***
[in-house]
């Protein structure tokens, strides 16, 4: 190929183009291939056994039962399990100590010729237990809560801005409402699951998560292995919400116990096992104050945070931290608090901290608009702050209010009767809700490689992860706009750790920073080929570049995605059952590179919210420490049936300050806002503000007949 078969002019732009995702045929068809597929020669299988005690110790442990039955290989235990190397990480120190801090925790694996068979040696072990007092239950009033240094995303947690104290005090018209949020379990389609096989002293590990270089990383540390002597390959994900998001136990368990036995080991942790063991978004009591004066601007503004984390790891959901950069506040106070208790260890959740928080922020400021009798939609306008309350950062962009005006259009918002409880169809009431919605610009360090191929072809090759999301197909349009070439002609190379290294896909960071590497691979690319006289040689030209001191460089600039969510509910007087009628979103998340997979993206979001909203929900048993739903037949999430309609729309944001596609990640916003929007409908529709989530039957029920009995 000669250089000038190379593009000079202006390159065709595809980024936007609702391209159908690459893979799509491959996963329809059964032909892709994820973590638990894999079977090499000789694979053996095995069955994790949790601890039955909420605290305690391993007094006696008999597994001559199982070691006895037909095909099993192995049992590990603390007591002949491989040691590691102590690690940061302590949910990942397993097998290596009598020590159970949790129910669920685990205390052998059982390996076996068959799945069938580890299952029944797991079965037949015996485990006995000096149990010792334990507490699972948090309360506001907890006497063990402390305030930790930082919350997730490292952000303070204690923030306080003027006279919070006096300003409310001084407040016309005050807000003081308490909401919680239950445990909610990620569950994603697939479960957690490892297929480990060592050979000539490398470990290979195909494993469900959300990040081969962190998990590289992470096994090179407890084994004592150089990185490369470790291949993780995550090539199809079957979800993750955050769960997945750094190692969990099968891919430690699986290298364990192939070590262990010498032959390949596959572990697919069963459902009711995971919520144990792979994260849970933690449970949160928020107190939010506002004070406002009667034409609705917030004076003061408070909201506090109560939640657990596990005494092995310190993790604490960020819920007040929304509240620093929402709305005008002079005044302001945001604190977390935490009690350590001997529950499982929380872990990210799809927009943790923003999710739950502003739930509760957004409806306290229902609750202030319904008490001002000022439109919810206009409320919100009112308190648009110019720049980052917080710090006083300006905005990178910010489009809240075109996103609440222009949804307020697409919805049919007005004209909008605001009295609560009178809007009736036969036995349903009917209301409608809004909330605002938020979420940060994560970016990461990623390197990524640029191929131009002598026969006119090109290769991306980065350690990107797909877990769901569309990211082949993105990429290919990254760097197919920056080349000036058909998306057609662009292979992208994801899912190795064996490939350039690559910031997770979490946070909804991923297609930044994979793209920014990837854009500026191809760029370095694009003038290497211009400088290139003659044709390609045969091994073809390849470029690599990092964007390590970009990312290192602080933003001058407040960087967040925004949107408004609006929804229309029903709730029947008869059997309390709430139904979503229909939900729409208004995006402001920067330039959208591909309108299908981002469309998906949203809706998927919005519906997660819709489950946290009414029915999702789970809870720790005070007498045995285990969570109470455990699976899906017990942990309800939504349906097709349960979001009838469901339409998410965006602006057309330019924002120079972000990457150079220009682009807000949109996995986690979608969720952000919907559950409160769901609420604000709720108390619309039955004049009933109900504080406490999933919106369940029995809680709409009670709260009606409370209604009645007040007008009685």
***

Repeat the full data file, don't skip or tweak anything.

[in-house]
């Protein structure tokens, strides 16, 4: 190929183009291939056994039962399990100590010729237990809560801005409402699951998560292995919400116990096992104050945070931290608090901290608009702050209010009767809700490689992860706009750790920073080929570049995605059952590179919210420490049936300050806002503000007949 078969002019732009995702045929068809597929020669299988005690110790442990039955290989235990190397990480120190801090925790694996068979040696072990007092239950009033240094995303947690104290005090018209949020379990389609096989002293590990270089990383540390002597390959994900998001136990368990036995080991942790063991978004009591004066601007503004984390790891959901950069506040106070208790260890959740928080922020400021009798939609306008309350950062962009005006259009918002409880169809009431919605610009360090191929072809090759999301197909349009070439002609190379290294896909960071590497691979690319006289040689030209001191460089600039969510509910007087009628979103998340997979993206979001909203929900048993739903037949999430309609729309944001596609990640916003929007409908529709989530039957029920009995 000669250089000038190379593009000079202006390159065709595809980024936007609702391209159908690459893979799509491959996963329809059964032909892709994820973590638990894999079977090499000789694979053996095995069955994790949790601890039955909420605290305690391993007094006696008999597994001559199982070691006895037909095909099993192995049992590990603390007591002949491989040691590691102590690690940061302590949910990942397993097998290596009598020590159970949790129910669920685990205390052998059982390996076996068959799945069938580890299952029944797991079965037949015996485990006995000096149990010792334990507490699972948090309360506001907890006497063990402390305030930790930082919350997730490292952000303070204690923030306080003027006279919070006096300003409310001084407040016309005050807000003081308490909401919680239950445990909610990620569950994603697939479960957690490892297929480990060592050979000539490398470990290979195909494993469900959300990040081969962190998990590289992470096994090179407890084994004592150089990185490369470790291949993780995550090539199809079957979800993750955050769960997945750094190692969990099968891919430690699986290298364990192939070590262990010498032959390949596959572990697919069963459902009711995971919520144990792979994260849970933690449970949160928020107190939010506002004070406002009667034409609705917030004076003061408070909201506090109560939640657990596990005494092995310190993790604490960020819920007040929304509240620093929402709305005008002079005044302001945001604190977390935490009690350590001997529950499982929380872990990210799809927009943790923003999710739950502003739930509760957004409806306290229902609750202030319904008490001002000022439109919810206009409320919100009112308190648009110019720049980052917080710090006083300006905005990178910010489009809240075109996103609440222009949804307020697409919805049919007005004209909008605001009295609560009178809007009736036969036995349903009917209301409608809004909330605002938020979420940060994560970016990461990623390197990524640029191929131009002598026969006119090109290769991306980065350690990107797909877990769901569309990211082949993105990429290919990254760097197919920056080349000036058909998306057609662009292979992208994801899912190795064996490939350039690559910031997770979490946070909804991923297609930044994979793209920014990837854009500026191809760029370095694009003038290497211009400088290139003659044709390609045969091994073809390849470029690599990092964007390590970009990312290192602080933003001058407040960087967040925004949107408004609006929804229309029903709730029947008869059997309390709430139904979503229909939900729409208004995006402001920067330039959208591909309108299908981002469309998906949203809706998927919005519906997660819709489950946290009414029915999702789970809870720790005070007498045995285990969570109470455990699976899906017990942990309800939504349906097709349960979001009838469901339409998410965006602006057309330019924002120079972000990457150079220009682009807000949109996995986690979608969720952000919907559950409160769901609420604000709720108390619309039955004049009933109900504080406490999933919106369940029995809680709409009670709260009606409370209604009645007040007008009685």